A 62-year-old woman gave birth after IVF treatment has sparked an ethical debate in Australia with a medical chief lashing out at the "selfish and wrong" decision.
The unidentified woman, whose partner is 78, gave birth to a girl by cesarean section at a private Melbourne hospital on August 1st, reports said, making her one of Australia's oldest new mothers.
‘In Australia, there is no legal barrier to prevent older women undergoing IVF treatment, although many health providers will not treat anyone over 50 due to the risks involved.’
Michael Gannon, an obstetrician and gynecologist who is president of the Australian Medical Association, took to Twitter to condemn the parents.
"Anyone thought ahead to its teens? Selfish, wrong," he tweeted, adding that there were "greater priorities in women's health".
"This is a rights issue. Consider rights of the child, society, taxpayer. Madness. Not designed to have kids in 60s," he said.
He later told reporters there were safety issues with older women who became pregnant more at risk of diabetes, blood pressure problems, heart attacks, stroke and blood clots.
Channel Seven reported that the woman and her partner conceived through in vitro fertilization overseas, using a donor embryo.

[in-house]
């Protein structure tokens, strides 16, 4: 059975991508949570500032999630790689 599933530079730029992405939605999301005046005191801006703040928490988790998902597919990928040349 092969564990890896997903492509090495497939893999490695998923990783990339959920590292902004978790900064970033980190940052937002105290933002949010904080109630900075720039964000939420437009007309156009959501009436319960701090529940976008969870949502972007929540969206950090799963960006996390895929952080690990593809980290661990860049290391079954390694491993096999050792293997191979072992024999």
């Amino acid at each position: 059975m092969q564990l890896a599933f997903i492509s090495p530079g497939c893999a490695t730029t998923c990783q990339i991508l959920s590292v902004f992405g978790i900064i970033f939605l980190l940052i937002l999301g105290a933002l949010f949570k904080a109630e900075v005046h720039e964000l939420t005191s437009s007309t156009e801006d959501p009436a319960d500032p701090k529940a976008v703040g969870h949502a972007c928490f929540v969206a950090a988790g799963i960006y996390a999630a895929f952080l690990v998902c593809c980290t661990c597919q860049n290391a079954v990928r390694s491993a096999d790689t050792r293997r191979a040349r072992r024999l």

There is no legal barrier to prevent older women undergoing IVF treatment in Australia, although many providers will not treat anyone over 50 due to the risks involved.
Professor Gab Kovacs, a Melbourne gynecologist recognised as a pioneer in the development and success of IVF, criticised the woman's pregnancy as not being what the treatment was designed for.
"Being pregnant (at 62) is dangerous to the mother and baby," he told the Melbourne Age.
"She might have had high blood pressure, which is much more common at a later age. She might have been bleeding behind the placenta, which is much more common at a later age.
"Also, by the time the child is going to be 21, the mother is going to be 84."
Kovacs added that the birth sent the wrong message to older women who might be considering having a child.
"If you looked at 100 women who had babies in this situation, there wouldn't be many very happy stories," he said.